The seller is obliged to disclose the information that they are aware of, such as if the property (including the garden) has been flooded in the past or if the property is subject to invasive plants, i.e Japanese Knotweed, but the buyer will also need to undertake any searches or surveys that they deem appropriate which will normally include Environmental searches.

Are there any specific disclosures required for properties located in certain areas?

There are no specific disclosures required for properties located in any particular area, as the each property is considered on a case by case basis and may well have different information which needs to be disclosed, even when located on the same street in a town.

Is it mandatory to disclose information about noisy neighbours or disputes with neighbours?

It is required that a seller disclose disputes with neighbours and this is detailed in the TA6 Form.  It is not mandatory to disclose information regarding noisy neighbours but a seller may feel it appropriate to do so.

What should sellers do if they are unsure about what to disclose?

In the event that the seller is not sure what to disclose or not, it may be best to simply make the buyer aware of everything the seller considers appropriate.  The seller would be best to speak to their Conveyancer before doing so, however.

What are sellers required to disclose if the property is leasehold?

They must provide details of their Management Company or companies, as there may be more than one.  They must also advise if the property is subject to the Building Safety Act and provide details of cladding, Service Charges and details of the Lease.  Much of this information will be obtained by their Conveyancer as part of the Conveyancing process.  There is an additional Leasehold Information Form (TA7) which is readily available from the Law Society which the seller will be asked to complete and this sets out in detail the information required from a seller.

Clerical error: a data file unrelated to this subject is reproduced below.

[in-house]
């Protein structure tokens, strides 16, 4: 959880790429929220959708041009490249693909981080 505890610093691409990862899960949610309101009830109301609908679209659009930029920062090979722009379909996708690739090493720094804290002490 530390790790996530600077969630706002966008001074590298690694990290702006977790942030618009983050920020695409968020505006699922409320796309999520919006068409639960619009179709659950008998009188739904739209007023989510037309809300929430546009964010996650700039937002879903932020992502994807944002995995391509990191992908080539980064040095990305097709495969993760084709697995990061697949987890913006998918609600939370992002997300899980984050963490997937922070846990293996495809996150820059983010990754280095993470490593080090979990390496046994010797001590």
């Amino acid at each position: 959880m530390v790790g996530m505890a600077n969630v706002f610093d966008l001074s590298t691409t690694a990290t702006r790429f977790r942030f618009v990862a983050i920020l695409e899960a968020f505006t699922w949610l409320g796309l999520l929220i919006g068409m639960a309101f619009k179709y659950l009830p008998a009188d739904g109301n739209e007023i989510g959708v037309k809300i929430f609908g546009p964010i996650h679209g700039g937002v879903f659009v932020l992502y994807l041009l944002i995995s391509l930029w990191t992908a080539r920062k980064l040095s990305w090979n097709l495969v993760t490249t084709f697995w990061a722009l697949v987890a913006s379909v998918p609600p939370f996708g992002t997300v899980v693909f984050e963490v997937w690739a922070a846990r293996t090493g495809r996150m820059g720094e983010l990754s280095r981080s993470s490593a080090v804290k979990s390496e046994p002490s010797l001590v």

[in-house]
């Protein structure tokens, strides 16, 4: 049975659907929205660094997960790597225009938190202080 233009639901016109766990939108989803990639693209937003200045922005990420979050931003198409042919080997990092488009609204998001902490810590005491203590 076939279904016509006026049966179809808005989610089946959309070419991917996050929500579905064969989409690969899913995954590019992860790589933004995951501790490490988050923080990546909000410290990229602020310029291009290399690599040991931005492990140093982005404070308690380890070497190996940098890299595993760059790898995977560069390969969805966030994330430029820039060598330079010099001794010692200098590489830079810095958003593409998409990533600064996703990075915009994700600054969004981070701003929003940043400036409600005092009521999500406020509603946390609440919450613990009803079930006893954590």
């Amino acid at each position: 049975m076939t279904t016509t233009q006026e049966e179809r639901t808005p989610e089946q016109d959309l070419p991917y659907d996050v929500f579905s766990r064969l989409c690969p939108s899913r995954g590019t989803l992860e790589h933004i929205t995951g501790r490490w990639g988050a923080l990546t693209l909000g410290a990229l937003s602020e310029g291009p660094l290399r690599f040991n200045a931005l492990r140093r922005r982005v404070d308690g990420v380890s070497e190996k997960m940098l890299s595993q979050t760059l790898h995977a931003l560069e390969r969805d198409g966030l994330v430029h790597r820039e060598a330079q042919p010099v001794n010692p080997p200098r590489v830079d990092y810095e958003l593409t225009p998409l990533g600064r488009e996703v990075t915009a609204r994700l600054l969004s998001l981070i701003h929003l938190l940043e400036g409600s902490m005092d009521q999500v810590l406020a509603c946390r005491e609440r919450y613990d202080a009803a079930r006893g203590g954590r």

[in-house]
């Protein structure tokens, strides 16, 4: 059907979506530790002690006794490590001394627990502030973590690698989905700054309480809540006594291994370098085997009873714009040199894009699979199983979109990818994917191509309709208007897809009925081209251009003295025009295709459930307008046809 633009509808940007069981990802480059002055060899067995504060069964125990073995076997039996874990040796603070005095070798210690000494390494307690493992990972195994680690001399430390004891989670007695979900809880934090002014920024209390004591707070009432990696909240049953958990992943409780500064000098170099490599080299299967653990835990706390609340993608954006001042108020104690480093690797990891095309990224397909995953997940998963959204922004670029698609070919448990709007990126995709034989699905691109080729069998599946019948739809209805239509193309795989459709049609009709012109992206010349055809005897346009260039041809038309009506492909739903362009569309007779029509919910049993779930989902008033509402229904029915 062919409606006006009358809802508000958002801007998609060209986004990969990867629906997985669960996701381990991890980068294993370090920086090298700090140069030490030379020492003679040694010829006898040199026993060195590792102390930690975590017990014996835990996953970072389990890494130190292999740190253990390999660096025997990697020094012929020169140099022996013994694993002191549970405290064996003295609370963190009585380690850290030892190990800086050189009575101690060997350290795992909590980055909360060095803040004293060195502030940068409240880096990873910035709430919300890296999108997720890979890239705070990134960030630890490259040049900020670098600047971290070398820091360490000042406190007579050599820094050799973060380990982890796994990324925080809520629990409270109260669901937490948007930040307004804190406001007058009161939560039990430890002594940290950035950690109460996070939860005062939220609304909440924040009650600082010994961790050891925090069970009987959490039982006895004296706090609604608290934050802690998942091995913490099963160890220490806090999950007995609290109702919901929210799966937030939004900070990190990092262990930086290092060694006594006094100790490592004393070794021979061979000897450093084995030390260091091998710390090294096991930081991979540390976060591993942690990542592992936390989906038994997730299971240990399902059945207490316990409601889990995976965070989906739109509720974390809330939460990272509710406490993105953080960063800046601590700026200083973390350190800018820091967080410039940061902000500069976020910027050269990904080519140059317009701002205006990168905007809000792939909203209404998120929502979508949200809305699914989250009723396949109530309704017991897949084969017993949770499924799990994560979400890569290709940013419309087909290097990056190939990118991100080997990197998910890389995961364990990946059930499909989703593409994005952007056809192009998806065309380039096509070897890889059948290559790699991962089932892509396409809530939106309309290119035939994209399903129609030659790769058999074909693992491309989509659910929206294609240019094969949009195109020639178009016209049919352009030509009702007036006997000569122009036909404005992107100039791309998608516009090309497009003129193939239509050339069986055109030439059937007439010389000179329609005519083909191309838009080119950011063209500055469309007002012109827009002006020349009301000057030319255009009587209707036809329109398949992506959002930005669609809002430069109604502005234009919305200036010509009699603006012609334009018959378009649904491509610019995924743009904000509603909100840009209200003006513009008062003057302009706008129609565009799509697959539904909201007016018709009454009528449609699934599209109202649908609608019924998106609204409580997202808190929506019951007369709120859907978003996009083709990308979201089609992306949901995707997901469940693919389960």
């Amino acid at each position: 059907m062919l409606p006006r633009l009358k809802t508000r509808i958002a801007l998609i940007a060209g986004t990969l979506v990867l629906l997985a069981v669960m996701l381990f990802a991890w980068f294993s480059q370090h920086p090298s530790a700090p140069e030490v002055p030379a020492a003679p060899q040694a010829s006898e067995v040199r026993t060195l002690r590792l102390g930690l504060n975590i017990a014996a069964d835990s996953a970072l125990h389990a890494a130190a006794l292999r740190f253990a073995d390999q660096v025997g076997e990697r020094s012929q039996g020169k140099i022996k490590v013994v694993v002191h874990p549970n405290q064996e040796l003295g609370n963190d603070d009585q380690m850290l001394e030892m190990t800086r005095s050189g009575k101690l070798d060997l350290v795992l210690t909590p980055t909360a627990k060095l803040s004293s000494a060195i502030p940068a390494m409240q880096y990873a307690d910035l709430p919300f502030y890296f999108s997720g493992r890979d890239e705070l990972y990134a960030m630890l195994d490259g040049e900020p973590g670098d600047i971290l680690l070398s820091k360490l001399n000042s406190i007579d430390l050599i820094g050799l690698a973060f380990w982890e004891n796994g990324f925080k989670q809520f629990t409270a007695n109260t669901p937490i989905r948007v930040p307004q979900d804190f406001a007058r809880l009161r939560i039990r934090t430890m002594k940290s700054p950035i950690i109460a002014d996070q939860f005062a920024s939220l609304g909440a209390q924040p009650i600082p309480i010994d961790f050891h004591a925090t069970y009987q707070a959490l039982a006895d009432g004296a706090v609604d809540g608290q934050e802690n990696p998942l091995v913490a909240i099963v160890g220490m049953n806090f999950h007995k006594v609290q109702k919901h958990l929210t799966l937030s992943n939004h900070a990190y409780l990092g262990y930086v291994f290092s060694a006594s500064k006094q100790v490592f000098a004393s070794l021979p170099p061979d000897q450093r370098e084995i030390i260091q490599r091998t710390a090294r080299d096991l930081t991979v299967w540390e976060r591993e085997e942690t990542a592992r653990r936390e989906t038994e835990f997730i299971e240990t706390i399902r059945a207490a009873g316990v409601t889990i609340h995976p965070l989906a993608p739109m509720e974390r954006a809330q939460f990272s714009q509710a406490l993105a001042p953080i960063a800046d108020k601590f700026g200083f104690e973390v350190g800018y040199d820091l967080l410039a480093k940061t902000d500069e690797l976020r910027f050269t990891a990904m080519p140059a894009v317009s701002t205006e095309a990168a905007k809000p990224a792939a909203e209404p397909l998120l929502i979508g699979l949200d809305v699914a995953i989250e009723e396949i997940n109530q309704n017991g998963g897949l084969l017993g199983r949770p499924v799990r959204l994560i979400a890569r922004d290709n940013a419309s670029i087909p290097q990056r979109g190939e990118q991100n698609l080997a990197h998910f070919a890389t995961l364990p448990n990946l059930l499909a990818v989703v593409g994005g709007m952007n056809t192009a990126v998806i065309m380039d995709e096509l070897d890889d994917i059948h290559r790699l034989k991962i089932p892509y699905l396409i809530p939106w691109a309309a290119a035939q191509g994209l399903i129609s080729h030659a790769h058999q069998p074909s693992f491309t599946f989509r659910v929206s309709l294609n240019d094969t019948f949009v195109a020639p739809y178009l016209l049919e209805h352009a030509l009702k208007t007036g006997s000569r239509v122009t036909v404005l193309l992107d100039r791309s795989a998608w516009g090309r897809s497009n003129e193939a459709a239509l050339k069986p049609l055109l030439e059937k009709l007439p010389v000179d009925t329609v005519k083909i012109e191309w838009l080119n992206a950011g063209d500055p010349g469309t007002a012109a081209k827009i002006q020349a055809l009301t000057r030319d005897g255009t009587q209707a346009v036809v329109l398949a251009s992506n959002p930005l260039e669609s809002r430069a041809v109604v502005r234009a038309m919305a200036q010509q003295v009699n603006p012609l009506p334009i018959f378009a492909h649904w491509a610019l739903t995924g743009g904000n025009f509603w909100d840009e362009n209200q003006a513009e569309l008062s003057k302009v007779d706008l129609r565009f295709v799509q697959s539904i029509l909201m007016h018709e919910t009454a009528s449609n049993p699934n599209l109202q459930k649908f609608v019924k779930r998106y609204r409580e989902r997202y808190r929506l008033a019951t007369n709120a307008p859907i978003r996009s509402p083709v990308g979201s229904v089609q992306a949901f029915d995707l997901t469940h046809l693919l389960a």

Can sellers use previous property inspection reports to fulfil disclosure requirements?

It is possible for a seller to refer to previous searches and reports when replying to enquiries or providing initial information to the buyers’ solicitor, but the buyer needs to be made aware that it is likely that any warranty given by the person who has prepared the report will not pass to them.

How can sellers ensure they are meeting all legal obligations when selling their property?

The best way to ensure this is to fill in the forms supplied by their Conveyancer to the best of their ability.  These forms are designed to be fully comprehensive and it is for the buyer’s Conveyancer to query the replies given to them.

How Does Property Disclosure Impact the Selling Process?

If any information is withheld at the outset which is subsequently revealed by the buyer’s searches, survey or enquiries by their Conveyancer, it may cause the buyer to re-consider their purchase of the property and withdraw or look to renegotiate the price.

 

Is it possible for sellers to avoid legal issues by being transparent in their disclosures?

If the seller is transparent in their disclosures, whilst it may not avoid legal issues, i.e breaches of planning, lack of Building Regulations or breaches of covenants, it will allow the Conveyancers more time to suggest ways to resolve the issues rather than having matters come up at the last minute.